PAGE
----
Five Key Takeaways from Belmont’s Stars & Stripes Festival

Posted 1 year ago by Patrick Munuve | posted in Uncategorized | Post RSS 2.0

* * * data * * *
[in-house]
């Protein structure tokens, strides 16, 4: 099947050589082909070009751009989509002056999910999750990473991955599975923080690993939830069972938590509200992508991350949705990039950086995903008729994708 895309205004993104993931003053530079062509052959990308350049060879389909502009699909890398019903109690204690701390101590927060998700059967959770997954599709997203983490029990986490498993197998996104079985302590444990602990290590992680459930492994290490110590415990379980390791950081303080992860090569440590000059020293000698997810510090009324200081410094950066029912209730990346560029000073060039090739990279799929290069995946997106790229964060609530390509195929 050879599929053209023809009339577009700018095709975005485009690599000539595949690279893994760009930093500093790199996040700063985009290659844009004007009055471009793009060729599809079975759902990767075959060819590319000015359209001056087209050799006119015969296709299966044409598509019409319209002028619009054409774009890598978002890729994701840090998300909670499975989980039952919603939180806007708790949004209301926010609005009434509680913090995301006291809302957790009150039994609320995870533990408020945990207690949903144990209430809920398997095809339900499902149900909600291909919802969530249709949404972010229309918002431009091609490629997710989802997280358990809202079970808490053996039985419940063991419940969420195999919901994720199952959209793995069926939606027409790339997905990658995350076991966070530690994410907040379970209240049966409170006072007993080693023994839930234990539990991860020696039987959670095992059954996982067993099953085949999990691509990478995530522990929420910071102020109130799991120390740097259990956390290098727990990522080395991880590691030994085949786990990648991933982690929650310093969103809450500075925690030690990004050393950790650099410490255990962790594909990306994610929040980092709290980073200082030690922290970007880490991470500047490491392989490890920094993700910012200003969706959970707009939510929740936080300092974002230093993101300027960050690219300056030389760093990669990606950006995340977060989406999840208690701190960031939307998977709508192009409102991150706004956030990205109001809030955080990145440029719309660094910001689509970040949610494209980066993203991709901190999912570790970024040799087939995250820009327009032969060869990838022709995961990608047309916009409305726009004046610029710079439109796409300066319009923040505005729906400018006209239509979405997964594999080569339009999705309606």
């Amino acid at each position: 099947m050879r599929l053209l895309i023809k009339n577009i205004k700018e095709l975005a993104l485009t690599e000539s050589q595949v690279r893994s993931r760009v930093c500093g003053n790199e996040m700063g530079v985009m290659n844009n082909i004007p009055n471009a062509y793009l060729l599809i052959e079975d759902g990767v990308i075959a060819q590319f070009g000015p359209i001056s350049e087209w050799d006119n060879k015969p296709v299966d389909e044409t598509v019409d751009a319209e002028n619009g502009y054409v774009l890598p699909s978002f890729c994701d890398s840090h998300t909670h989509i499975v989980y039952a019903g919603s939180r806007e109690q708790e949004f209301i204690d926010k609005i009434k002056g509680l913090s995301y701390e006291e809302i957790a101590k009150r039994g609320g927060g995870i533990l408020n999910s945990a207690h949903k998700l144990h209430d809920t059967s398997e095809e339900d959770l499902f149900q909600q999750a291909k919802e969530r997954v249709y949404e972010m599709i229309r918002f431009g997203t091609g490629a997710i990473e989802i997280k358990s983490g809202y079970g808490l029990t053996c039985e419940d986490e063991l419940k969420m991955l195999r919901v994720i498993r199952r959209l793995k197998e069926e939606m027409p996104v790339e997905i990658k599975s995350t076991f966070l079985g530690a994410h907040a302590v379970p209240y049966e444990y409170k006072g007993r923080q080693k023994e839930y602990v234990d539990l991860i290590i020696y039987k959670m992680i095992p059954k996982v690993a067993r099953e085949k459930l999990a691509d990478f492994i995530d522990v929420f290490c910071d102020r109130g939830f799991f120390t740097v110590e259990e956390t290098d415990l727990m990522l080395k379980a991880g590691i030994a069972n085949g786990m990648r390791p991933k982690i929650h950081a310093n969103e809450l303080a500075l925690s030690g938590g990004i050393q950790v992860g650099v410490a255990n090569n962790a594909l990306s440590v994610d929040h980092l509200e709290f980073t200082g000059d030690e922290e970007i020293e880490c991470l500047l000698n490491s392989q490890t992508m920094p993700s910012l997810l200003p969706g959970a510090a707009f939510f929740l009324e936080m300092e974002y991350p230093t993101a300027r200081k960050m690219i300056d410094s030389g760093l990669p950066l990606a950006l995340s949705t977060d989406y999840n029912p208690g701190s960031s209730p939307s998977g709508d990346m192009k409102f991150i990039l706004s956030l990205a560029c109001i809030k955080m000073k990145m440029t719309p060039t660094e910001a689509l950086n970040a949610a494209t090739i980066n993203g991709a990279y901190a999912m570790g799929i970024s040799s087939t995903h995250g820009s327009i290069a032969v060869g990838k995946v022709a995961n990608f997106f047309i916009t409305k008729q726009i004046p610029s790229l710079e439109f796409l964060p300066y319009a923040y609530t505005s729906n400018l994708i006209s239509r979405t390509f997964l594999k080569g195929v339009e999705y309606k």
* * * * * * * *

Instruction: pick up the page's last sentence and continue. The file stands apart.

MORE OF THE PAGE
IMPRESSIVE RETURN: Code of Honor, competing for the first time since he had been raised to second behind Country House when stewards disqualified Maximum Security for interference in the Kentucky Derby Presented by Woodford Reserve, claimed himself at the wide-open 3-year-old branch with an easy victory at the Grade 3 Dwyer Stakes. “I am excited for the remainder for the summer,” said Hall of Fame trainer Shug McGaughey. “This was our game plan and, up to now, step one functioned ” The following step would be the July 27 Jim Dandy Stakes as a prep for the Aug. 24 Runhappy Travers Stakes. McGaughey is optimistic his Xpressbet Fountain of Youth Stakes winner can emerge as leader of this class. “I believe he is as good as any of these,” he explained. “He is going to have to keep improving as we go along, but I believe he will do that.” TIMELY BREAKTHROUGH: Though Henley’s Joy had been unable to break through in his first six graded-stakes begins, including a remote 13th-place end in the Breeders’ Cup Juvenile Turf, proprietor Jeffrey Bloom and coach Mike Maker were convinced he belonged at the Grade 1, $1 million Belmont Derby Invitational Stakes. Their faith was rewarded when the Kitten’s Joy colt delivered in 20.80-1 in the opening leg of the Turf Trinity with Jose Lezcano aboard. “It’s such a big race to acquire and it is so important,” Bloom said. “But with this particular horse, he has had the worst racing chance and he’s been so honest, so many demanding trips. It was just so gratifying to see him have the ability to show everybody how gifted he is.” PERFECT TIMING: Trainers grapple with how much time to give a horse between starts. George”Rusty” Arnold wasn’t any different when he decided to point Concrete Rose toward the Grade 1, $750,000 Belmont Oaks Invitational Stakes after her emphatic victory in the Grade 3 Edgewood Stakes at Churchill Downs on May 3. He opted to forego a prep race. “She’s a slight filly. There is not a whole lot to her,” he clarified. “I don’t have to train her down to nothing.” His openness was rewarded with an emphatic win at their inaugural Turf Tiara’s opening leg. The Twirling Candy filly will not have the luxury of too long for the next start. Arnold is focused on the middle leg of their Turf Tiara, the $750,000 Saratoga Oaks on Aug. 2 at 1??3/16 miles at Saratoga Race Course. “We’ll run in another one, if there’s not an issue,” he explained. “It’s a great series. We wish to support it”

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